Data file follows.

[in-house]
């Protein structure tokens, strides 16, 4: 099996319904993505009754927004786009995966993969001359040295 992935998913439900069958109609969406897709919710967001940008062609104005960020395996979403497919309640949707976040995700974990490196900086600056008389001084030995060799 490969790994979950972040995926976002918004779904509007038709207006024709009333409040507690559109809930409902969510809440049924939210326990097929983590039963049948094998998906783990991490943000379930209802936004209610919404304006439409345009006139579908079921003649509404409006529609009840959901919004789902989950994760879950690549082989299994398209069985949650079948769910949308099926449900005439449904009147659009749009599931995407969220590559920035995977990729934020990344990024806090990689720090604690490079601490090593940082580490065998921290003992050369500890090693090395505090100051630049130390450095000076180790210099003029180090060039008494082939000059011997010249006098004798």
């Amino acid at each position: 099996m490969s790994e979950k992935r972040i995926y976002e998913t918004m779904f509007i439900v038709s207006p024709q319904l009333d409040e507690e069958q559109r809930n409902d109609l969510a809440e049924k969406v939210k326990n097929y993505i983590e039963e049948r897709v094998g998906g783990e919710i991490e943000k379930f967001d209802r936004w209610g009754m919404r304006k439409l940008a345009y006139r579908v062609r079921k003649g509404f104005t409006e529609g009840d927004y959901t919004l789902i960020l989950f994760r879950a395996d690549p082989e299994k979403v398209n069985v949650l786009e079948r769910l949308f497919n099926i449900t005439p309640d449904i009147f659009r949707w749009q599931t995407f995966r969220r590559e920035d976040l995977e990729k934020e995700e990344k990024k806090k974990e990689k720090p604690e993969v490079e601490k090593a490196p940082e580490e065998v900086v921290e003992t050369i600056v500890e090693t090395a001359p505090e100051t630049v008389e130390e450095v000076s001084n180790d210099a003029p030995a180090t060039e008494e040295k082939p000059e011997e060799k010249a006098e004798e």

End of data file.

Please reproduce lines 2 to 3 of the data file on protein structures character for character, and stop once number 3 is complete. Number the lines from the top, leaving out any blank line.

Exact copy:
């Protein structure tokens, strides 16, 4: 099996319904993505009754927004786009995966993969001359040295 992935998913439900069958109609969406897709919710967001940008062609104005960020395996979403497919309640949707976040995700974990490196900086600056008389001084030995060799 490969790994979950972040995926976002918004779904509007038709207006024709009333409040507690559109809930409902969510809440049924939210326990097929983590039963049948094998998906783990991490943000379930209802936004209610919404304006439409345009006139579908079921003649509404409006529609009840959901919004789902989950994760879950690549082989299994398209069985949650079948769910949308099926449900005439449904009147659009749009599931995407969220590559920035995977990729934020990344990024806090990689720090604690490079601490090593940082580490065998921290003992050369500890090693090395505090100051630049130390450095000076180790210099003029180090060039008494082939000059011997010249006098004798």
């Amino acid at each position: 099996m490969s790994e979950k992935r972040i995926y976002e998913t918004m779904f509007i439900v038709s207006p024709q319904l009333d409040e507690e069958q559109r809930n409902d109609l969510a809440e049924k969406v939210k326990n097929y993505i983590e039963e049948r897709v094998g998906g783990e919710i991490e943000k379930f967001d209802r936004w209610g009754m919404r304006k439409l940008a345009y006139r579908v062609r079921k003649g509404f104005t409006e529609g009840d927004y959901t919004l789902i960020l989950f994760r879950a395996d690549p082989e299994k979403v398209n069985v949650l786009e079948r769910l949308f497919n099926i449900t005439p309640d449904i009147f659009r949707w749009q599931t995407f995966r969220r590559e920035d976040l995977e990729k934020e995700e990344k990024k806090k974990e990689k720090p604690e993969v490079e601490k090593a490196p940082e580490e065998v900086v921290e003992t050369i600056v500890e090693t090395a001359p505090e100051t630049v008389e130390e450095v000076s001084n180790d210099a003029p030995a180090t060039e008494e040295k082939p000059e011997e060799k010249a006098e004798e």